Editor’s note: Guest columnist Sarah Hearn is filling in for Richard Gowan, who is on vacation this week.
At the end of March, the Organization for Economic Co-operation and Development (OECD) launched a new report about international aid and development, co-authored by myself and several colleagues at New York University’s Center for International Cooperation. The report, titled “States of Fragility 2015: Meeting Post-2015 Ambitions,” comes ahead of the United Nations Summit on the Post-2015 Development Agenda in September this year, which will adopt a new set of global Sustainable Development Goals (SDGs) to replace the Millennium Development Goals (MDGs) when they expire.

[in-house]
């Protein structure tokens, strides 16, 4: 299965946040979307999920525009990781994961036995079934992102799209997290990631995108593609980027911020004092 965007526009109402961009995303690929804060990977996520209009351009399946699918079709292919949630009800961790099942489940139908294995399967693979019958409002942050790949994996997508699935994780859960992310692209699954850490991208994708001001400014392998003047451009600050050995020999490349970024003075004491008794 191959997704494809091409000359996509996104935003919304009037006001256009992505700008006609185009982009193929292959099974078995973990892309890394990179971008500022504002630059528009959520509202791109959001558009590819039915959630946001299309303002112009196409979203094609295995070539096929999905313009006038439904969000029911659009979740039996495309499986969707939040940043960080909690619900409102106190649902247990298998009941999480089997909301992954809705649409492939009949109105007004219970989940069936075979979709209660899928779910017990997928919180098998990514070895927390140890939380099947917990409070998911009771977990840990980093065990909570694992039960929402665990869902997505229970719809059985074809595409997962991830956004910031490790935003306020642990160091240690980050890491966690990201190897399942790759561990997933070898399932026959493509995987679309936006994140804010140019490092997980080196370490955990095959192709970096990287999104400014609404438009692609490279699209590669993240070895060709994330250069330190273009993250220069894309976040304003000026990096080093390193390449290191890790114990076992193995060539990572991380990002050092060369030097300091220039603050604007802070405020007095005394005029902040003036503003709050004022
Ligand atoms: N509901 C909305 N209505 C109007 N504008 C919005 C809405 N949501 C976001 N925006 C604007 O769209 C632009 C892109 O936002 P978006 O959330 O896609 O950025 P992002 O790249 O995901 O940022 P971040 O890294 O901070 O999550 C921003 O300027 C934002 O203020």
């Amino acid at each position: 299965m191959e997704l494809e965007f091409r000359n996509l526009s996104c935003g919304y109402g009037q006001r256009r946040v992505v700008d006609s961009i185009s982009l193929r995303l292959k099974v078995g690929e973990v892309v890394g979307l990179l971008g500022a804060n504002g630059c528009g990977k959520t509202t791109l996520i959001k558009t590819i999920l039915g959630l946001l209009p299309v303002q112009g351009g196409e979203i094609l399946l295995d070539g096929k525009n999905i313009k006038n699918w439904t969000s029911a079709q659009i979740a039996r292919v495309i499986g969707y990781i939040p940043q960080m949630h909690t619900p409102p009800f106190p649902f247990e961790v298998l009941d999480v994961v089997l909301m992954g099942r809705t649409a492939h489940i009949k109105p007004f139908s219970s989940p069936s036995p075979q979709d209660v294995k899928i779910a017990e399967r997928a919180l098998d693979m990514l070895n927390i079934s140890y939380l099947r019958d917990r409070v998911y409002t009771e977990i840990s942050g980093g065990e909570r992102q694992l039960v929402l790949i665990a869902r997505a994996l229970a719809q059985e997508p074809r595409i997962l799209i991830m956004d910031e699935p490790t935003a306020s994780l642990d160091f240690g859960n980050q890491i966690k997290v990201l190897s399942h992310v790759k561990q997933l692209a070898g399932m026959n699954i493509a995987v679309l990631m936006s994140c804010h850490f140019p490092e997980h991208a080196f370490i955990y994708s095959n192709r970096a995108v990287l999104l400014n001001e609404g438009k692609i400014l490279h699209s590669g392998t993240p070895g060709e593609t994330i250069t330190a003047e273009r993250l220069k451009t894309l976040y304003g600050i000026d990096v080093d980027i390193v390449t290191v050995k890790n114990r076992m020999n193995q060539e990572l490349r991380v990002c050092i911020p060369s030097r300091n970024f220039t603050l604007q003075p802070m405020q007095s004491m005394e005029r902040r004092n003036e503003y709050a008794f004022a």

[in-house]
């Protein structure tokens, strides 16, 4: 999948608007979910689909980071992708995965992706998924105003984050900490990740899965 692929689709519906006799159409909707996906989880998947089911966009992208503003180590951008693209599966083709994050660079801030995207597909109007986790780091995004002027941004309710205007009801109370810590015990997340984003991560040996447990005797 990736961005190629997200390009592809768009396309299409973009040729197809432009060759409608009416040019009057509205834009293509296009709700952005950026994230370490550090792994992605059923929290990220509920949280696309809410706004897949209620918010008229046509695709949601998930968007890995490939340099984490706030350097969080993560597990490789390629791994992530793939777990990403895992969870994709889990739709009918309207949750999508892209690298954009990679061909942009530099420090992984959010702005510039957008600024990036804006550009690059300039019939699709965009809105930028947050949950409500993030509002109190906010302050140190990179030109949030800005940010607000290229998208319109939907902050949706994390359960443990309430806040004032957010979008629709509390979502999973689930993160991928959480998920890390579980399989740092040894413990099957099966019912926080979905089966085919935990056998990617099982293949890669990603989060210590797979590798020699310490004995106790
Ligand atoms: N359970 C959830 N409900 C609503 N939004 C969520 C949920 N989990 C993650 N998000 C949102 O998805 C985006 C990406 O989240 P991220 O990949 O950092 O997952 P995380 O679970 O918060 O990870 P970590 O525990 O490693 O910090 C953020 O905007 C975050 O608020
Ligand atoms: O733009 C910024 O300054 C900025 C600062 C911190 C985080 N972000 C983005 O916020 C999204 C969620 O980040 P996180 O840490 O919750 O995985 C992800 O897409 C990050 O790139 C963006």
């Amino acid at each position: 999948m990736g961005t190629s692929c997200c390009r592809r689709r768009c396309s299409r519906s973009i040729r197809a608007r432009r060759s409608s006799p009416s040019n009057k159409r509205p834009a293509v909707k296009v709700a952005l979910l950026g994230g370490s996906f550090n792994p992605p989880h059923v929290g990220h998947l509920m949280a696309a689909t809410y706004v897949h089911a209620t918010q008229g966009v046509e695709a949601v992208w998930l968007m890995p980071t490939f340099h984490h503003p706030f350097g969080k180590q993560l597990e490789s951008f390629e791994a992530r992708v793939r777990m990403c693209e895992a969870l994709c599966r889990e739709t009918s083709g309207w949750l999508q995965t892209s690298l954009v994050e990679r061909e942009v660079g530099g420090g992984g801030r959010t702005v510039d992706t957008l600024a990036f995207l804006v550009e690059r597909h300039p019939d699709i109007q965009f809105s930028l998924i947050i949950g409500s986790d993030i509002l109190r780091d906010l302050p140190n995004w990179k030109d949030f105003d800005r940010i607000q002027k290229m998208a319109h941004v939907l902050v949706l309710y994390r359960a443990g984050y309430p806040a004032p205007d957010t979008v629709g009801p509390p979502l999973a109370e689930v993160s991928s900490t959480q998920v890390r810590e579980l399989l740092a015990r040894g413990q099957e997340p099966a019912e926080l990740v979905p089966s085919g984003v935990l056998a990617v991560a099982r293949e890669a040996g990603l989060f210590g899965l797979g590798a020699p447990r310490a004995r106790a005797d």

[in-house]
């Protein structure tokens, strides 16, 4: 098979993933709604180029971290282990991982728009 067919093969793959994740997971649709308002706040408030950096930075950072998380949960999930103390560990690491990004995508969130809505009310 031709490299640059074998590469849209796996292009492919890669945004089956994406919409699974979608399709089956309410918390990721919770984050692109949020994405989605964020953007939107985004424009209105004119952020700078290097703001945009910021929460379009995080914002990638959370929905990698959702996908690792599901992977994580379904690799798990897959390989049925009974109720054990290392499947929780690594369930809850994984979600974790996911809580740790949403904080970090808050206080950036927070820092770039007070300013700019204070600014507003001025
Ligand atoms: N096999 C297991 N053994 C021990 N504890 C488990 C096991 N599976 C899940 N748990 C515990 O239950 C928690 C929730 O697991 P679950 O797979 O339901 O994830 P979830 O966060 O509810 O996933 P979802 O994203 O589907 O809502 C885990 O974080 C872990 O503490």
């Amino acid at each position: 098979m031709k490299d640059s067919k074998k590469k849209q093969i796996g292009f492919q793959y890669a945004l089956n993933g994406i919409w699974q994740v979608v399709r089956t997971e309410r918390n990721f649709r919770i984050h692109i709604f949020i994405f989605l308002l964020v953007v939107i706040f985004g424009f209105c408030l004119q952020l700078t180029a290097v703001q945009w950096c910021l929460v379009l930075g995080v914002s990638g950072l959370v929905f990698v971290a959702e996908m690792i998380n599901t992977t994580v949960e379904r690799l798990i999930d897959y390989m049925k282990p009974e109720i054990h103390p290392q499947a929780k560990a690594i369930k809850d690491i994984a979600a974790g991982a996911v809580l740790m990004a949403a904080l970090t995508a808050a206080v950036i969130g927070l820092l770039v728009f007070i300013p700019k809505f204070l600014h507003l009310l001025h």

In the report, I and my co-authors argue that aid from the richest countries is failing the poorest and most conflict-affected countries because it is not always going where it is needed most. The reasons are primarily geopolitical: A disproportionate amount of aid in the “MDG era” was devoted to nation-building plans for Afghanistan and Iraq, while other fragile countries simmered below the aid radar—until crisis hit.